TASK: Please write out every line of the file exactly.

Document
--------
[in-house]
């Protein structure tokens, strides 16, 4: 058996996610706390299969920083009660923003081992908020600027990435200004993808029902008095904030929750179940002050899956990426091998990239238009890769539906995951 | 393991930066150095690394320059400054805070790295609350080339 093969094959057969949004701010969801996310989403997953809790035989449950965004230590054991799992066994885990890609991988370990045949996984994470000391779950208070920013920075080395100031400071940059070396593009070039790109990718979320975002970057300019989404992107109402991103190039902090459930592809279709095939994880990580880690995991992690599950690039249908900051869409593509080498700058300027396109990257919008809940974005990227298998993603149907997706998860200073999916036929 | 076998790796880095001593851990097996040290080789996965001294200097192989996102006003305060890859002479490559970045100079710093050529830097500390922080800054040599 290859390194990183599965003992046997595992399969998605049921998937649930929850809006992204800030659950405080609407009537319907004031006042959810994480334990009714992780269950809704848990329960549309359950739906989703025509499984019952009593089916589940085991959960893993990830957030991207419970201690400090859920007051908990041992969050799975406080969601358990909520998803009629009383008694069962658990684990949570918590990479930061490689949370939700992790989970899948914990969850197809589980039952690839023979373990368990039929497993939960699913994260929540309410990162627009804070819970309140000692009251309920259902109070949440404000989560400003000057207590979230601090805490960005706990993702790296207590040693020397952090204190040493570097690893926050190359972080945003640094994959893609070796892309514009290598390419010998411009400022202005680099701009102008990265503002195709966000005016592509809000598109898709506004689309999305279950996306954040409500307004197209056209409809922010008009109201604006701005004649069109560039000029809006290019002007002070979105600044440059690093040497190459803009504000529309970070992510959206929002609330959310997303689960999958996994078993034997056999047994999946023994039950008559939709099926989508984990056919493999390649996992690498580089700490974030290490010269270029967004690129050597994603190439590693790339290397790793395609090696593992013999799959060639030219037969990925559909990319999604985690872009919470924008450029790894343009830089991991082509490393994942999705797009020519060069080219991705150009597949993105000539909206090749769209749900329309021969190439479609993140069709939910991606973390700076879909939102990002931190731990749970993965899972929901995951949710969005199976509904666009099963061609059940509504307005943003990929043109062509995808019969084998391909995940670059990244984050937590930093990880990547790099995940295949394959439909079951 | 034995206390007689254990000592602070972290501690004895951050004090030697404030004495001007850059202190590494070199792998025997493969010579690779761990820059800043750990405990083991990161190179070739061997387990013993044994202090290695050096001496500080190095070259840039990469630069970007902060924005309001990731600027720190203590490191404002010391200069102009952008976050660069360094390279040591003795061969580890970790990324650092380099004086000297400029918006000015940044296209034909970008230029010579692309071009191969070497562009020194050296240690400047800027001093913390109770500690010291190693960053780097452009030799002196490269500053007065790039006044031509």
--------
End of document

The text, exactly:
[in-house]
């Protein structure tokens, strides 16, 4: 058996996610706390299969920083009660923003081992908020600027990435200004993808029902008095904030929750179940002050899956990426091998990239238009890769539906995951 | 393991930066150095690394320059400054805070790295609350080339 093969094959057969949004701010969801996310989403997953809790035989449950965004230590054991799992066994885990890609991988370990045949996984994470000391779950208070920013920075080395100031400071940059070396593009070039790109990718979320975002970057300019989404992107109402991103190039902090459930592809279709095939994880990580880690995991992690599950690039249908900051869409593509080498700058300027396109990257919008809940974005990227298998993603149907997706998860200073999916036929 | 076998790796880095001593851990097996040290080789996965001294200097192989996102006003305060890859002479490559970045100079710093050529830097500390922080800054040599 290859390194990183599965003992046997595992399969998605049921998937649930929850809006992204800030659950405080609407009537319907004031006042959810994480334990009714992780269950809704848990329960549309359950739906989703025509499984019952009593089916589940085991959960893993990830957030991207419970201690400090859920007051908990041992969050799975406080969601358990909520998803009629009383008694069962658990684990949570918590990479930061490689949370939700992790989970899948914990969850197809589980039952690839023979373990368990039929497993939960699913994260929540309410990162627009804070819970309140000692009251309920259902109070949440404000989560400003000057207590979230601090805490960005706990993702790296207590040693020397952090204190040493570097690893926050190359972080945003640094994959893609070796892309514009290598390419010998411009400022202005680099701009102008990265503002195709966000005016592509809000598109898709506004689309999305279950996306954040409500307004197209056209409809922010008009109201604006701005004649069109560039000029809006290019002007002070979105600044440059690093040497190459803009504000529309970070992510959206929002609330959310997303689960999958996994078993034997056999047994999946023994039950008559939709099926989508984990056919493999390649996992690498580089700490974030290490010269270029967004690129050597994603190439590693790339290397790793395609090696593992013999799959060639030219037969990925559909990319999604985690872009919470924008450029790894343009830089991991082509490393994942999705797009020519060069080219991705150009597949993105000539909206090749769209749900329309021969190439479609993140069709939910991606973390700076879909939102990002931190731990749970993965899972929901995951949710969005199976509904666009099963061609059940509504307005943003990929043109062509995808019969084998391909995940670059990244984050937590930093990880990547790099995940295949394959439909079951 | 034995206390007689254990000592602070972290501690004895951050004090030697404030004495001007850059202190590494070199792998025997493969010579690779761990820059800043750990405990083991990161190179070739061997387990013993044994202090290695050096001496500080190095070259840039990469630069970007902060924005309001990731600027720190203590490191404002010391200069102009952008976050660069360094390279040591003795061969580890970790990324650092380099004086000297400029918006000015940044296209034909970008230029010579692309071009191969070497562009020194050296240690400047800027001093913390109770500690010291190693960053780097452009030799002196490269500053007065790039006044031509």